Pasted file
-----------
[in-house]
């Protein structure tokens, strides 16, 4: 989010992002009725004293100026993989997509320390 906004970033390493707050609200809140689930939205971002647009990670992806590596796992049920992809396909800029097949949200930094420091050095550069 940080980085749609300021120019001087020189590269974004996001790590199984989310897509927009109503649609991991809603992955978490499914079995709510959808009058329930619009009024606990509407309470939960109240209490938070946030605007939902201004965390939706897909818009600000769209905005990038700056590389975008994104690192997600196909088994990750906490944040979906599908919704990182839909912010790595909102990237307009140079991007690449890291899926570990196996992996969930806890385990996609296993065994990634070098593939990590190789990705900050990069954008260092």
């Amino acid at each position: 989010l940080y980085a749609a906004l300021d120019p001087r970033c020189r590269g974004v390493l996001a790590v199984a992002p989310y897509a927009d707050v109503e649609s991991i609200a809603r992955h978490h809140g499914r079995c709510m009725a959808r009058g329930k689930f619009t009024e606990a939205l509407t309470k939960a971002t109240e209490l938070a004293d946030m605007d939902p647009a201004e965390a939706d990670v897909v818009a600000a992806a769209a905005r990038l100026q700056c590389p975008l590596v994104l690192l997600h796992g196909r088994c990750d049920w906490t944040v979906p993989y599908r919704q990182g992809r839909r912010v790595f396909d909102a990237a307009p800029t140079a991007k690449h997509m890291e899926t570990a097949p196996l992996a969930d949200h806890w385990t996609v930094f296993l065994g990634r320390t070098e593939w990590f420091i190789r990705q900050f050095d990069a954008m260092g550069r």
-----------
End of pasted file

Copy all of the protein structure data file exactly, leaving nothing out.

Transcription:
[in-house]
């Protein structure tokens, strides 16, 4: 989010992002009725004293100026993989997509320390 906004970033390493707050609200809140689930939205971002647009990670992806590596796992049920992809396909800029097949949200930094420091050095550069 940080980085749609300021120019001087020189590269974004996001790590199984989310897509927009109503649609991991809603992955978490499914079995709510959808009058329930619009009024606990509407309470939960109240209490938070946030605007939902201004965390939706897909818009600000769209905005990038700056590389975008994104690192997600196909088994990750906490944040979906599908919704990182839909912010790595909102990237307009140079991007690449890291899926570990196996992996969930806890385990996609296993065994990634070098593939990590190789990705900050990069954008260092």
């Amino acid at each position: 989010l940080y980085a749609a906004l300021d120019p001087r970033c020189r590269g974004v390493l996001a790590v199984a992002p989310y897509a927009d707050v109503e649609s991991i609200a809603r992955h978490h809140g499914r079995c709510m009725a959808r009058g329930k689930f619009t009024e606990a939205l509407t309470k939960a971002t109240e209490l938070a004293d946030m605007d939902p647009a201004e965390a939706d990670v897909v818009a600000a992806a769209a905005r990038l100026q700056c590389p975008l590596v994104l690192l997600h796992g196909r088994c990750d049920w906490t944040v979906p993989y599908r919704q990182g992809r839909r912010v790595f396909d909102a990237a307009p800029t140079a991007k690449h997509m890291e899926t570990a097949p196996l992996a969930d949200h806890w385990t996609v930094f296993l065994g990634r320390t070098e593939w990590f420091i190789r990705q900050f050095d990069a954008m260092g550069r």